So, if you haven’t jumped on this trend, consider getting this type of card for any spending that doesn’t fit a category.
Cards to re-think
We won’t tell you to cancel these cards, but we’d recommend making sure they’re still a good fit, due to recent changes.
This card was one-of-a-kind when it hit the market a few years back. But some of the stand-out benefits have been chipped away.
In late-2015, the redemption bonus got lowered from 10 percent to 5 percent, and the redemption minimum got ratcheted up to 10,000 miles.
If this card is still in your wallet costing you $89 a year, you should know that other cards provide comparable benefits for less. The aforementioned Citi Double cash gets you 1 percent + 1 percent on everything (assuming you pay on time), and the Capital One Venture card gets you 2 miles per dollar (granted, with no redemption bonus) at $59 a year. With the Barclaycard Arrival Plus’s 5 percent redemption bonus, you may still come out ahead if you consistently redeem for large amounts of miles. But the Venture has no redemption minimum and may be a good fit if you like to redeem small amounts of miles here and there (perhaps because you’re a low spender).
2. Blue Cash Preferred
This card could more easily be referred to as a slam dunk for big grocery-and-gas spenders back when its fee was $75. That fee got increased to $95 in mid-2016. When exactly the fee goes up for you depends on your renewal date.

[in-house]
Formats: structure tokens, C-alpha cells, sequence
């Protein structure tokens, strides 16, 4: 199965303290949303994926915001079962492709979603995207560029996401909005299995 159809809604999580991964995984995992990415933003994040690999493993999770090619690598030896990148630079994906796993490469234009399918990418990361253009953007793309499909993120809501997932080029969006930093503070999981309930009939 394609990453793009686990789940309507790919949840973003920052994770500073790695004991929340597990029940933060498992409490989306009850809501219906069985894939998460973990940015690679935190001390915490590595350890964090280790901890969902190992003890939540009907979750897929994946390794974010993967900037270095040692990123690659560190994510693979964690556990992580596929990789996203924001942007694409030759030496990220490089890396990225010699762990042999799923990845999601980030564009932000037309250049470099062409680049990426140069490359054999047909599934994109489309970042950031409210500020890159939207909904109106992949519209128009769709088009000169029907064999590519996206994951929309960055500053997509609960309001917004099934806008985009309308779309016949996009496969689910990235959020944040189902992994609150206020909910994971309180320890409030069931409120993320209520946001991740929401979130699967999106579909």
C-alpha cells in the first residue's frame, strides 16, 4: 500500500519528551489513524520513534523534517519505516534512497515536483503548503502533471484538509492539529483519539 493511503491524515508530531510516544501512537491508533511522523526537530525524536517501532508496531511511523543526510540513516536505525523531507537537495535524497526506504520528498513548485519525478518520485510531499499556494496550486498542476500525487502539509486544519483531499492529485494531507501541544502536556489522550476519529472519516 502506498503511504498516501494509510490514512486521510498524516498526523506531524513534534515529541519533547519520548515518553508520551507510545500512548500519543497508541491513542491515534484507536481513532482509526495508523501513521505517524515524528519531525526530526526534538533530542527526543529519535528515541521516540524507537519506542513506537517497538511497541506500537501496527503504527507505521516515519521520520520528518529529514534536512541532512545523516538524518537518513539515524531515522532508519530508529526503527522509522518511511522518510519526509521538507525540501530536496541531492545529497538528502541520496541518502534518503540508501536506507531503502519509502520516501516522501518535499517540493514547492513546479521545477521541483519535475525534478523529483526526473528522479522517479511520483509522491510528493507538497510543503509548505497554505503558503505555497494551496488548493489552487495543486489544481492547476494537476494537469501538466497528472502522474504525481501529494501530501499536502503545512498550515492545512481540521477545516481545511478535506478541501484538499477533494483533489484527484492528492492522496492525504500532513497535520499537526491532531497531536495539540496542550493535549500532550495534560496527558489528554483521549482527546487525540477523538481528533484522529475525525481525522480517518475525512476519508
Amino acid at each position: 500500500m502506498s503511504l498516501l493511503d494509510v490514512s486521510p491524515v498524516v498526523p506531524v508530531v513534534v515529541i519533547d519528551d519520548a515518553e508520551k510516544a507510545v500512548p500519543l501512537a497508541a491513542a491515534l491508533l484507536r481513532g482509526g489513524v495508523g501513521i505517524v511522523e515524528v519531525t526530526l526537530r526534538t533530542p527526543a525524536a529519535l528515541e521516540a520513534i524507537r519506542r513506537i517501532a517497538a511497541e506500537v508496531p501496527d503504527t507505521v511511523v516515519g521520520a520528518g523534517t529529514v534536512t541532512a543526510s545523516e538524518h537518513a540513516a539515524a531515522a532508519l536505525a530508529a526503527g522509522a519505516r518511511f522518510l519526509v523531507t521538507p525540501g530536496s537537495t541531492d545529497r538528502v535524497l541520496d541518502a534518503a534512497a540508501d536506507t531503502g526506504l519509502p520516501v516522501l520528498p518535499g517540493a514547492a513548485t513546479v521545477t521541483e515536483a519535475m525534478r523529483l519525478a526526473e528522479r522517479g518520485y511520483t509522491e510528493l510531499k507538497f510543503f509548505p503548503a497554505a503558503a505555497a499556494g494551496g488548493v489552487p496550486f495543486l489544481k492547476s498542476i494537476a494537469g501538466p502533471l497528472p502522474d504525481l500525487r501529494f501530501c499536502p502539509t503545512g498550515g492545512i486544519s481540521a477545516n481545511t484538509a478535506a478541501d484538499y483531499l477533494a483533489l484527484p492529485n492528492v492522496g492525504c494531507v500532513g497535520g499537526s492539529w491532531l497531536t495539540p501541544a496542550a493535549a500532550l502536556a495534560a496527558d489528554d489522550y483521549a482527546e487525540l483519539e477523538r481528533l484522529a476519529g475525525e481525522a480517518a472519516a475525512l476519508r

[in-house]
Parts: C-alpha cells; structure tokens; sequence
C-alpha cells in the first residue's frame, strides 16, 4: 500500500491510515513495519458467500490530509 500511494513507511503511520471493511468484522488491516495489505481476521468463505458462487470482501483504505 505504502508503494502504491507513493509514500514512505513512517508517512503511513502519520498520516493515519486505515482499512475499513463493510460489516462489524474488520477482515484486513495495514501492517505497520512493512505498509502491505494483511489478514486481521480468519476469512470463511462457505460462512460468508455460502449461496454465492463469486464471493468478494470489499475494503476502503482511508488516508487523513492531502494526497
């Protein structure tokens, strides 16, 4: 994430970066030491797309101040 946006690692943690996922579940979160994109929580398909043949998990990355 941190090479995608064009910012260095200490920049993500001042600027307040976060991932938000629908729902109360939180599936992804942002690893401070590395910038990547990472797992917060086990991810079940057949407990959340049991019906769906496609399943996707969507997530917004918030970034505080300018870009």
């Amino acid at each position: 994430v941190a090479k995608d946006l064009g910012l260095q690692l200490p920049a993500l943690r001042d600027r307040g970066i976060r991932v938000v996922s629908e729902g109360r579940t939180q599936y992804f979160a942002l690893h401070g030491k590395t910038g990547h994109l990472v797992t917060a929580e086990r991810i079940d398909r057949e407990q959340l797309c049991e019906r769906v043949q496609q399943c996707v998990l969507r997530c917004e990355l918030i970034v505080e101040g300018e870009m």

We’re not saying you should cancel the Blue Cash Preferred – your spending in the card’s 6 percent category (groceries) could still earn you enough rewards to cancel out the annual fee. But, if you haven’t done the math since you first got the card, do it again and make sure you can justify paying $95 (instead of $75) a year. Also, if you got the card years ago when gas prices were higher, take into account your lower return on fuel spending.
If the $95 annual fee is just too much, consider the no-annual-fee version of this card, the Blue Cash Everyday.
3. Your rotating-category cards
While you 5 percent rotating-category-card options have thinned, there are still two major players – the Chase Freedom and the Discover it.
There’s probably no harm in keeping either, as they have no annual fee. But if you’re trying to streamline your wallet, consider putting these cards on the chopping block AFTER you evaluate your use to you. Are you regularly utilizing their 5 percent quarterly categories? Are you consistently remembering to enroll in said categories? Are you satisfied (or disappointed) when the card unveils the next quarter’s bonus categories?
If your 5 percent rotating-category card is gathering dust, consider replacing it with a catch-all card that offers more than 1 percent cash-back on everything.
4. Your out-grown, sub-par, subprime credit-building card
If you spent 2016 building up your credit, it may be time to replace any annual-fee credit-building (or secured) cards you still have, especially if they’re charging you an annual fee for the privilege of having a $300 credit limit. Accounts closed in good standing remain on your credit report for 10 years, so do not be concerned about cancelling it. Just make sure you have another (better) card in hand before you do.
Not sure what you qualify for? If you’re just emerging from bad credit into fair credit, start with one of these cards.
If you’re not sure whether your credit is considered fair, good or excellent, use a soft-pull pre-qualification tool to see which cards to shoot for.